5. The system $ AX = B$ has no solutions.
  9. Different Kinds of Parameters
  10. For which values of $ a$ and $ b$ does the system

    $ 4x + 6y = 10\\2x + ay = b$

    have infinitely many solutions? Are there any values of $ a$ and $ b$ such that the system has \emph{no} solutions?

  11. Different Kinds of Parameters II
  12. For which values of $ a$ and $ b$ does the system

    $ 2x + 10y = m\\ax + by = 0$

    have a solution for all possible values of $ m$?

    Matrices

  13. Zero or Nonzero?
  14. For which numbers $ n=1,2,3,4,\dots$ is the following statement true: if $ A$ and $ B$ are any $ n\times n$ matrices such that $ AB = 0$ then $ BA = 0$.

  15. Well-Defined
  16. Suppose $ A$ is a $ 3\times 2$ matrix, $ B$ is a $ 2\times 3$ matrix and $ C$ is a $ 3\times 8$ matrix. Which of the following expressions are well-defined?

    1. $ AB – C$
    2. $ AB – BA$
    3. $ ABC$
    4. $ CBA$
    5. $ BAC$
    6. $ A^tC$
  17. Real or Fake
  18. Suppose that $ A$ and $ J$ are $ 2\times 2$ matrices such that $ AJ = A$. Must $ J$ be the identity matrix?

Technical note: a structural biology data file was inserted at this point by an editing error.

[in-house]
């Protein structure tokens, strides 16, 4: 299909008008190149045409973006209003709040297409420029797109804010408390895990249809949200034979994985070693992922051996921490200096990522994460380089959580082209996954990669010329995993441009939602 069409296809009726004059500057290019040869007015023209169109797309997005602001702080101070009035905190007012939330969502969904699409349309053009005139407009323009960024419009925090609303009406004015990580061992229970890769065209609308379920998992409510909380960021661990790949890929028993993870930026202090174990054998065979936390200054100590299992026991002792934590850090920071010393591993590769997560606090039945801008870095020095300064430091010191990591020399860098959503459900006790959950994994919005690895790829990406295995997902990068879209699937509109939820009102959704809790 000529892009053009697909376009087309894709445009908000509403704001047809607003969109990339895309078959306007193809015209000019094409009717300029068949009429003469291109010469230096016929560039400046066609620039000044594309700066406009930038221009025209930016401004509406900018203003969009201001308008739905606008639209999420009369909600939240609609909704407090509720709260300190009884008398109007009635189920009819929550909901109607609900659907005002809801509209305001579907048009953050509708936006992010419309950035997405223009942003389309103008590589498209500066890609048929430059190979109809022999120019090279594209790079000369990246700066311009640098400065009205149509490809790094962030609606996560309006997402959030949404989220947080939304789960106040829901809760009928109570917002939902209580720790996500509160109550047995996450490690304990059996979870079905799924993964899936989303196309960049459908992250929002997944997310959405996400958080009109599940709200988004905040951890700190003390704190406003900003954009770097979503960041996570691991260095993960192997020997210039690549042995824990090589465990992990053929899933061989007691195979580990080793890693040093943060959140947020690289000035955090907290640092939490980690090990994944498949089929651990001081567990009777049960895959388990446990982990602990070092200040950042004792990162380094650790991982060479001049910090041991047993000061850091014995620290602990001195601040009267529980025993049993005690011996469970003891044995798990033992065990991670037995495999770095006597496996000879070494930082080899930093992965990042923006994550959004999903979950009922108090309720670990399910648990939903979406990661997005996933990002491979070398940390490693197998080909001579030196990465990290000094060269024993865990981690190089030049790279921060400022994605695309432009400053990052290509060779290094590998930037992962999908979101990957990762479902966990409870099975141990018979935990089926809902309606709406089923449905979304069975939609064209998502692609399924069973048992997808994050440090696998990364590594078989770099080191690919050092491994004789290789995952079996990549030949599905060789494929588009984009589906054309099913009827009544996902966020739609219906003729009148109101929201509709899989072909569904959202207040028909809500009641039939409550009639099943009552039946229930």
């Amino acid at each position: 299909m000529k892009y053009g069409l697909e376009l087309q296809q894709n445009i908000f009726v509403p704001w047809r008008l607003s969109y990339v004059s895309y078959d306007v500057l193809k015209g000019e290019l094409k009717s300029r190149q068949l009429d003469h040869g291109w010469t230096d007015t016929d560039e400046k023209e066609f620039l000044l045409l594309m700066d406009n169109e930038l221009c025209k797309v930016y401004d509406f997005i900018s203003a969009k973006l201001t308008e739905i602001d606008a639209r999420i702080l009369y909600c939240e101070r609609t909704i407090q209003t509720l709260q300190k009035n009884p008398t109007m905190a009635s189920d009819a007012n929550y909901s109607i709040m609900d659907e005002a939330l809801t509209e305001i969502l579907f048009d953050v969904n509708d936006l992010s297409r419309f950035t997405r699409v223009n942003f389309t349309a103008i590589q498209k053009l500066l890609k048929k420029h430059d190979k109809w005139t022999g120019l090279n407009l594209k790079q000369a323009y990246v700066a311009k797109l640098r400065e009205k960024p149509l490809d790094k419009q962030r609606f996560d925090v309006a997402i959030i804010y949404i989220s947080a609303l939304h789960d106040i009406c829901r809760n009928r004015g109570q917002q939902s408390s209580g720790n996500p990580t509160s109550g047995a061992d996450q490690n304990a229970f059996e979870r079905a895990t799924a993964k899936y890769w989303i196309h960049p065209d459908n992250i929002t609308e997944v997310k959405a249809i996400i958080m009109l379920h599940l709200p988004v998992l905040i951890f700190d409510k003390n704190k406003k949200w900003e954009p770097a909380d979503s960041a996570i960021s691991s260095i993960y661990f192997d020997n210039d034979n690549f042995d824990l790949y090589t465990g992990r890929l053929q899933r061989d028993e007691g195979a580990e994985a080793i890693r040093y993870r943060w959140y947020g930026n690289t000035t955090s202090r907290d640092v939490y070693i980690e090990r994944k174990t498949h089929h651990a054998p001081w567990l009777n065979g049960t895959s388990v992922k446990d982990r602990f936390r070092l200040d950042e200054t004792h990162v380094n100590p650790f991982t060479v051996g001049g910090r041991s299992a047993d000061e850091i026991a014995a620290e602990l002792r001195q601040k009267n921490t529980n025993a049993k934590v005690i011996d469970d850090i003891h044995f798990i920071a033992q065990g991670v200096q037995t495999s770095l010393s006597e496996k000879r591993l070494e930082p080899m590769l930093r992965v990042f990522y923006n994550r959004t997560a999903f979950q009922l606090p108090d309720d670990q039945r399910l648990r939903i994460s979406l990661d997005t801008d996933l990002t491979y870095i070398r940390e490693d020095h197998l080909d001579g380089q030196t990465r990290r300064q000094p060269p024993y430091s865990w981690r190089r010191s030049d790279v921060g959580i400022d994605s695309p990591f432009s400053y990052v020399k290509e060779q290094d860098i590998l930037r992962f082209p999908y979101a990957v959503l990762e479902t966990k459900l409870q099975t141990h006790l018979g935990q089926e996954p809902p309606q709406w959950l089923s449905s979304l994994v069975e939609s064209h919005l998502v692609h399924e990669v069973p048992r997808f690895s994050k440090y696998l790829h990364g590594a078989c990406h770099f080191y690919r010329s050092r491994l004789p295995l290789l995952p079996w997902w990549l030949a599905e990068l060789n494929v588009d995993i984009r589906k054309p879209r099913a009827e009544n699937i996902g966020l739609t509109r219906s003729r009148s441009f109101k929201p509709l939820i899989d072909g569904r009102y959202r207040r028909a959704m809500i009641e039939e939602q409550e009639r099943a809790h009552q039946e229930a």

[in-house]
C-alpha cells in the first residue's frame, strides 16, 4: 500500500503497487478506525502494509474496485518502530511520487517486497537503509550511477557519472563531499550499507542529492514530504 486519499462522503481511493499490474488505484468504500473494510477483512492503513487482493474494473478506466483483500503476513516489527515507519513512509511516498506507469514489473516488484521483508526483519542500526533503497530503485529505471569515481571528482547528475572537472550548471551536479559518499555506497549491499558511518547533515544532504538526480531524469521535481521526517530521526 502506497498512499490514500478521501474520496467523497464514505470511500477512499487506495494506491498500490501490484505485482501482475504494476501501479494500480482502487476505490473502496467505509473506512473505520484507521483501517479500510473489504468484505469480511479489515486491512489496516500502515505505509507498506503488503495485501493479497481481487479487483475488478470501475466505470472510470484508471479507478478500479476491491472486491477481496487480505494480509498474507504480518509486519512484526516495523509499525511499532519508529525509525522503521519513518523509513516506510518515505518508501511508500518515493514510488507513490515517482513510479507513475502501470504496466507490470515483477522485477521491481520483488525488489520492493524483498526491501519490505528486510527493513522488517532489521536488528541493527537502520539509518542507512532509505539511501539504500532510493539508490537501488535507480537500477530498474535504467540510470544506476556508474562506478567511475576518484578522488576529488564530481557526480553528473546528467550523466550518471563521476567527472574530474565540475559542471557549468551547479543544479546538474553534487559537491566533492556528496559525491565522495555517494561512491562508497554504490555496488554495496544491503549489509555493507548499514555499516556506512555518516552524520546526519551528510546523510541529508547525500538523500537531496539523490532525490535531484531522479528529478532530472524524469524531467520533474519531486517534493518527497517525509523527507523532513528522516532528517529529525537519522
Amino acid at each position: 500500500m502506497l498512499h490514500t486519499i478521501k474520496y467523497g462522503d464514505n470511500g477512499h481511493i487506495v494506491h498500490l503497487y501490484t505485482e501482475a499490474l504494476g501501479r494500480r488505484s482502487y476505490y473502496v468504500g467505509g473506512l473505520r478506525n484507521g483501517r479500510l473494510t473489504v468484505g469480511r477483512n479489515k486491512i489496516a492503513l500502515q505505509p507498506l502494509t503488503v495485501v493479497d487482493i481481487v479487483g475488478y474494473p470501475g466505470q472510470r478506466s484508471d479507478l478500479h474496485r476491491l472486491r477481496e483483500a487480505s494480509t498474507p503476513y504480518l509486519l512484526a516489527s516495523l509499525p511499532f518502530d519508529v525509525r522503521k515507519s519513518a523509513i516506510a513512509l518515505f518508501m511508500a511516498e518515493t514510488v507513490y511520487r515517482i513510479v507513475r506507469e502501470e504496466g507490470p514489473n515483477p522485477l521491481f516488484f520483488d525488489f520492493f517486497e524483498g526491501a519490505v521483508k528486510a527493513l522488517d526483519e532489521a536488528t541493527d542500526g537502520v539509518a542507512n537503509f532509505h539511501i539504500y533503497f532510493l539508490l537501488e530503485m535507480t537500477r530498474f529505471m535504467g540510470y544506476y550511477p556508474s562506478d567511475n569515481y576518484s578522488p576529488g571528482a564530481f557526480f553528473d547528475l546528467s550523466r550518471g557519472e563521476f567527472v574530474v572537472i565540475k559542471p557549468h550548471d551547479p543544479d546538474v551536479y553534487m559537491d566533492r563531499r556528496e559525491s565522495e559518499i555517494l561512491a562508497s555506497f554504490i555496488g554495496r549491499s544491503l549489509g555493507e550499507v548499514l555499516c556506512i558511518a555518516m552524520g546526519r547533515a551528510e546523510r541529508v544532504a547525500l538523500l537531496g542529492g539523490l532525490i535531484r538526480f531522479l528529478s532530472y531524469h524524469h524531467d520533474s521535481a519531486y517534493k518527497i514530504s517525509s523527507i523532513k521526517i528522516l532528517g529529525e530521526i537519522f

19. Real or Fake II
  20. Suppose that $ J$ is an $ n\times n$ matrix such that $ AJ = A$ for every $ n\times n$ matrix $ A$. Must $ J$ be the identity matrix?

  21. Symmetric Matrices
  22. A matrix $ A$ is called symmetric if $ A = A^t$. What can you say about the dimensions of $ A$?

  23. Symmetric Matrices II
  24. If $ A$ is an $ n\times n$ matrix, show that $ AA^t$ is a symmetric matrix.

  25. Symmetric Matrices III**
  26. Suppose that $ B$ is an $ n\times n$ symmetric matrix. Can we conclude that there is some matrix $ A$ such that $ B = AA^t$?

  27. Commuting Matrices
  28. Suppose that $ A$ is a $ 2\times 2$ matrix and $ AB = BA$ for all $ 2\times 2$ matrices $ B$. Show that $ A$ is a constant multiple of the identity matrix.

    Determinants

  29. Determinants and Products
  30. If $ A$ and $ B$ are $ n\times n$ matrices, is is true that $ \det(AB) = \det(BA)$? Try some small matrices first!

  31. Invertibility?
  32. Suppose $ A,B,C,$ and $ D$ are $ n\times n$ matrices and $ AB^2C^tABC^5D^9AD^t$ is invertible. Can we conclude that $ A$ is invertible?

  33. Inverses Inverses